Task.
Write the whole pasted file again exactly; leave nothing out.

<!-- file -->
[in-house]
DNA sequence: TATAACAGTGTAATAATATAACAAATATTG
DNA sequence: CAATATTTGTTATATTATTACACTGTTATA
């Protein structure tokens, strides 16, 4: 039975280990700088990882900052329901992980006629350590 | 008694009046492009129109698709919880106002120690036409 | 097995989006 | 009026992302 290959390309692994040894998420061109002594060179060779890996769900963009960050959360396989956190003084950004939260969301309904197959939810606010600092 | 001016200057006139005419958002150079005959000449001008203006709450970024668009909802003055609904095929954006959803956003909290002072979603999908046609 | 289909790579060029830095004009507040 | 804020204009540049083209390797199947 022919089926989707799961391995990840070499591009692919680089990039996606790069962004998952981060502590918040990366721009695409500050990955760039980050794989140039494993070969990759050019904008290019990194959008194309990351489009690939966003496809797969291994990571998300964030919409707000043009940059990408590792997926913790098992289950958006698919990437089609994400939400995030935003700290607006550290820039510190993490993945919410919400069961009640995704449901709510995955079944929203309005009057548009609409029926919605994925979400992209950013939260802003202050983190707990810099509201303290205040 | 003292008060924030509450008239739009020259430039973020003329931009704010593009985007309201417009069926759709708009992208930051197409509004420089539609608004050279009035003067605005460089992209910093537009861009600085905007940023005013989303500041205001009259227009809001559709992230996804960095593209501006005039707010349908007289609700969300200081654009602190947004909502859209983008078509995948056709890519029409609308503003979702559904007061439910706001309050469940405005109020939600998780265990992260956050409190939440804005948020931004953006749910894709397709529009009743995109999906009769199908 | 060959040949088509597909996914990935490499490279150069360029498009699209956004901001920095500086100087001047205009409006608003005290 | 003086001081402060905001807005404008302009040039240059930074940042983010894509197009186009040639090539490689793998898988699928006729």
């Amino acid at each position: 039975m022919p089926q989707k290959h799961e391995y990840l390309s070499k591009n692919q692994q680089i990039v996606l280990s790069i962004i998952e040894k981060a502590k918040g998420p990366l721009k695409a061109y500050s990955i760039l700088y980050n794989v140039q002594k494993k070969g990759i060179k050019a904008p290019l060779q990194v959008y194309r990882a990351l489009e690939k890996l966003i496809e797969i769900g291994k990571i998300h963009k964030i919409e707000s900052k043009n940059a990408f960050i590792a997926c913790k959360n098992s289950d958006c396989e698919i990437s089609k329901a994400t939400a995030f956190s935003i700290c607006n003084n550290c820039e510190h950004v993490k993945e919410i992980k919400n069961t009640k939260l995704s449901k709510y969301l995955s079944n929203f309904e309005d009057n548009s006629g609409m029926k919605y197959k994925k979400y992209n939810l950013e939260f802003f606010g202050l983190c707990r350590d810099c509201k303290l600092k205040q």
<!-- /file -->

[in-house]
DNA sequence: TATAACAGTGTAATAATATAACAAATATTG
DNA sequence: CAATATTTGTTATATTATTACACTGTTATA
């Protein structure tokens, strides 16, 4: 039975280990700088990882900052329901992980006629350590 | 008694009046492009129109698709919880106002120690036409 | 097995989006 | 009026992302 290959390309692994040894998420061109002594060179060779890996769900963009960050959360396989956190003084950004939260969301309904197959939810606010600092 | 001016200057006139005419958002150079005959000449001008203006709450970024668009909802003055609904095929954006959803956003909290002072979603999908046609 | 289909790579060029830095004009507040 | 804020204009540049083209390797199947 022919089926989707799961391995990840070499591009692919680089990039996606790069962004998952981060502590918040990366721009695409500050990955760039980050794989140039494993070969990759050019904008290019990194959008194309990351489009690939966003496809797969291994990571998300964030919409707000043009940059990408590792997926913790098992289950958006698919990437089609994400939400995030935003700290607006550290820039510190993490993945919410919400069961009640995704449901709510995955079944929203309005009057548009609409029926919605994925979400992209950013939260802003202050983190707990810099509201303290205040 | 003292008060924030509450008239739009020259430039973020003329931009704010593009985007309201417009069926759709708009992208930051197409509004420089539609608004050279009035003067605005460089992209910093537009861009600085905007940023005013989303500041205001009259227009809001559709992230996804960095593209501006005039707010349908007289609700969300200081654009602190947004909502859209983008078509995948056709890519029409609308503003979702559904007061439910706001309050469940405005109020939600998780265990992260956050409190939440804005948020931004953006749910894709397709529009009743995109999906009769199908 | 060959040949088509597909996914990935490499490279150069360029498009699209956004901001920095500086100087001047205009409006608003005290 | 003086001081402060905001807005404008302009040039240059930074940042983010894509197009186009040639090539490689793998898988699928006729």
């Amino acid at each position: 039975m022919p089926q989707k290959h799961e391995y990840l390309s070499k591009n692919q692994q680089i990039v996606l280990s790069i962004i998952e040894k981060a502590k918040g998420p990366l721009k695409a061109y500050s990955i760039l700088y980050n794989v140039q002594k494993k070969g990759i060179k050019a904008p290019l060779q990194v959008y194309r990882a990351l489009e690939k890996l966003i496809e797969i769900g291994k990571i998300h963009k964030i919409e707000s900052k043009n940059a990408f960050i590792a997926c913790k959360n098992s289950d958006c396989e698919i990437s089609k329901a994400t939400a995030f956190s935003i700290c607006n003084n550290c820039e510190h950004v993490k993945e919410i992980k919400n069961t009640k939260l995704s449901k709510y969301l995955s079944n929203f309904e309005d009057n548009s006629g609409m029926k919605y197959k994925k979400y992209n939810l950013e939260f802003f606010g202050l983190c707990r350590d810099c509201k303290l600092k205040q």